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What Goes Down Must Go Back Up

Inflation is rising but for how much longer? Peter Hemple reports

If you find the April 2020 edition of PIN, there is an article looking at what impact the pandemic will have on commercial property in the UK. I wrote the article just a week or two into the first UK lockdown while global stock markets and economies were crashing, with no bottom in sight.

Here is an excerpt from that article: ‘Any faster than expected turnaround in events regarding Covid-19…will very likely unleash a strong bout of inflation. Car plants are closing, clothing factories also, airlines are going bust. All the while, millions of employees will be earning close to full salaries while working at home in isolation, or being paid almost a full salary not to work at all.’

Regarding when the lockdown in the UK eventually ended I wrote: ‘We will be treating ourselves to better cars and clothes and nicer homes with better furniture and, after such close confinement with our families for such a long period, demand to build extensions/extra rooms will also soar…in short, if you wake up to global headlines this summer of “over-80s to be vaccinated within weeks”, it is probably worth a call to your mortgage lender to see what the best fixed-rate deals are.’

However, while Moneyfacts did indeed report in November 2020, just weeks before the vaccination rollout began, that average rates on two and five year fixed mortgage deals had risen for four consecutive months, resulting in the average two-year rate for borrowers with a 15% deposit exceeding 3%, in January this year lenders starting focusing on borrowers with large deposits, just as they did after the financial crisis.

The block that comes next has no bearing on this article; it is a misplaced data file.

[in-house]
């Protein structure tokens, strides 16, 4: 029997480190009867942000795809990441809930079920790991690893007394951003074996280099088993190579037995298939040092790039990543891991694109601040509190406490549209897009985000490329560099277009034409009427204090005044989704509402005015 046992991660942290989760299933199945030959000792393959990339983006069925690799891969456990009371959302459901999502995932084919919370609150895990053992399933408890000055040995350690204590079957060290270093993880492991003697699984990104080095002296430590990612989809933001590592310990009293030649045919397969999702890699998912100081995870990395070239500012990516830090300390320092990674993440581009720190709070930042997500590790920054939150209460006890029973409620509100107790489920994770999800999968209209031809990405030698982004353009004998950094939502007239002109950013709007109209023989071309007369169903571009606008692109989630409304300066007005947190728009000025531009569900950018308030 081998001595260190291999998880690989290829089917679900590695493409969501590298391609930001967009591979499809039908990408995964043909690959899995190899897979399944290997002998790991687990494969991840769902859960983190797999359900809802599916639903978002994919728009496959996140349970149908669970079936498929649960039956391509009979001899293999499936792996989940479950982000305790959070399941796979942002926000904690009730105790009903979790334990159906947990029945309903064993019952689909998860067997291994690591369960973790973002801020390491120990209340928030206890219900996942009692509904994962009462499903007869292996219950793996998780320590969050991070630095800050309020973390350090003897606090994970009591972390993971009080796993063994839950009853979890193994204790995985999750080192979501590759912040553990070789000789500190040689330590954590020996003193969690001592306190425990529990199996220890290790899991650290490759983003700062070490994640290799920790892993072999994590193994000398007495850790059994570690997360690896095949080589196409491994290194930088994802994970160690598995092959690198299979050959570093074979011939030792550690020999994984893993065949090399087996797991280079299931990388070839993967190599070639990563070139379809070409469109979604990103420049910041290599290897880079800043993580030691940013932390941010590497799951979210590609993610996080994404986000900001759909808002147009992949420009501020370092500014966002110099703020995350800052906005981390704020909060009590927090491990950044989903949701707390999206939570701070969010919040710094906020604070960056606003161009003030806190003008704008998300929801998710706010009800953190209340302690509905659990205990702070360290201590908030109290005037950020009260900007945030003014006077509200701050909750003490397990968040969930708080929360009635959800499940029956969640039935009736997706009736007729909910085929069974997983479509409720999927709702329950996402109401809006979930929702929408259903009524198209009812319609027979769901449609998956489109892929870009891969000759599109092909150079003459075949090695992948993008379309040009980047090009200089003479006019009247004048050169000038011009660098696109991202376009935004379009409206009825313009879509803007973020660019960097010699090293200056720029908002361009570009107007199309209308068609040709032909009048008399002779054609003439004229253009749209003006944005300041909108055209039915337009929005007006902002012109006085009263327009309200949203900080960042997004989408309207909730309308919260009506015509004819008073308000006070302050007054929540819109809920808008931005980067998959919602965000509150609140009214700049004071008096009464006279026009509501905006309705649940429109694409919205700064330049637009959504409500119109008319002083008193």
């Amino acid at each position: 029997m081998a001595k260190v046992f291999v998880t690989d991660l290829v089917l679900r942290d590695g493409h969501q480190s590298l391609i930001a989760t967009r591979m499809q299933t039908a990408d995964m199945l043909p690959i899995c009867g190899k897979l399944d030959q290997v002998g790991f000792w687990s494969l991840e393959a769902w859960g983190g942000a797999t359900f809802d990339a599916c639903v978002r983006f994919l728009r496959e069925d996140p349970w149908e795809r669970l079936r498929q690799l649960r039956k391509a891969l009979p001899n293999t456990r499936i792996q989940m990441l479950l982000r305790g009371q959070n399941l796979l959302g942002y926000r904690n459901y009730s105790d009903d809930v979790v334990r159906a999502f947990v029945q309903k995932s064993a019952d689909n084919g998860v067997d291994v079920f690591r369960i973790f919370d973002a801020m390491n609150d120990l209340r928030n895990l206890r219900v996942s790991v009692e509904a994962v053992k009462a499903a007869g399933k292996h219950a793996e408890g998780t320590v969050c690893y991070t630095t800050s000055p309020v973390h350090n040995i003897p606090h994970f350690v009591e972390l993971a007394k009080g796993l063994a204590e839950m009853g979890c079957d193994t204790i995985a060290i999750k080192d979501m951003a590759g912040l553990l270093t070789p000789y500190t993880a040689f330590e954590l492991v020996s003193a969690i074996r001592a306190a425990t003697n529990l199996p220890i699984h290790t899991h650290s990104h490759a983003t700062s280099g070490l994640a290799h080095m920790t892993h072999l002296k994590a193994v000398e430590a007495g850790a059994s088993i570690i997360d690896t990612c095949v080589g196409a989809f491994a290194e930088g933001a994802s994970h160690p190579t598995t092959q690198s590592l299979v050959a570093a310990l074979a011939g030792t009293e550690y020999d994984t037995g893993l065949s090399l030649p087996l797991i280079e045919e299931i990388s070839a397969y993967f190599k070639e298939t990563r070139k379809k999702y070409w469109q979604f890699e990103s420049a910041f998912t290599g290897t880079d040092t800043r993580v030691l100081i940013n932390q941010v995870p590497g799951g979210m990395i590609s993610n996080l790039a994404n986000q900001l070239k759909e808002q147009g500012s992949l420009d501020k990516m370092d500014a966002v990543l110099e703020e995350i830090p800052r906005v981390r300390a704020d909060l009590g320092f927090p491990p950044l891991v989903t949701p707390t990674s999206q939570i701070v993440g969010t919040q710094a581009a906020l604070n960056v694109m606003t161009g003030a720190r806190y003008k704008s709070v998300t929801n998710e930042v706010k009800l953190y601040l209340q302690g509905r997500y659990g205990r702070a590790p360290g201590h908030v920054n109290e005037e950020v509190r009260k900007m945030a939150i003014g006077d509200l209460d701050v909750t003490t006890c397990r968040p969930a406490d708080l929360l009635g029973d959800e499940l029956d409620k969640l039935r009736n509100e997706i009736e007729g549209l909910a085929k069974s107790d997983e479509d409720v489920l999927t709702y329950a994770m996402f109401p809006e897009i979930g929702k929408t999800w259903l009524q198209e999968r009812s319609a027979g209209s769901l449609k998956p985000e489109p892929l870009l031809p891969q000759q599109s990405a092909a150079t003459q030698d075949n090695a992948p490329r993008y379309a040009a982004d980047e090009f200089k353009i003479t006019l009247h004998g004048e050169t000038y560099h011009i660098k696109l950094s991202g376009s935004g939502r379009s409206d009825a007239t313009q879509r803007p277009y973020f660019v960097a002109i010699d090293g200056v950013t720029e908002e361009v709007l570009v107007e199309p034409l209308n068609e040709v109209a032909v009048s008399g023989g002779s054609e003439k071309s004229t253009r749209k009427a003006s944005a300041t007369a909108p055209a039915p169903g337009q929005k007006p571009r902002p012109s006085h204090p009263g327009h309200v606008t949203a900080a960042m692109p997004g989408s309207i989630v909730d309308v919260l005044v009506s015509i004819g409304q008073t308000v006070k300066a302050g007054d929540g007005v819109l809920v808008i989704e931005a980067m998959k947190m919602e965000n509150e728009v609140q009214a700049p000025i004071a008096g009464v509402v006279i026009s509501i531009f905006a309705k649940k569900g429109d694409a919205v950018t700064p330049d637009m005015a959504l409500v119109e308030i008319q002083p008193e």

This trend has continued and at the end of May Moneyfacts reported that interest rates for buy-to-let mortgages are beginning to decrease. Its figures revealed that since March 2021 the largest reductions have been seen at 65% LTV. While it said this was great news for landlords with the required level of deposit, or equity if remortgaging, for those landlords with lower levels of deposit or equity the news is not good as the average two-year fixed rate at 80% LTV has been rising and is now at 4.20%.

Overall though, interest rates are still relatively low despite a successful vaccine rollout and a strong economic rebound. There are two main reasons for this. Firstly, after cutting the base rate to a new record low of 0.1% in March 2020, the Bank of England (BoE) has so far decided against raising rates. Secondly, the Mortgage Guarantee Scheme was launched in April 2021, increasing lender confidence, not only to lend to first-time buyers but also to first-time landlords, which has resulted in more competitive mortgage deals being offered.

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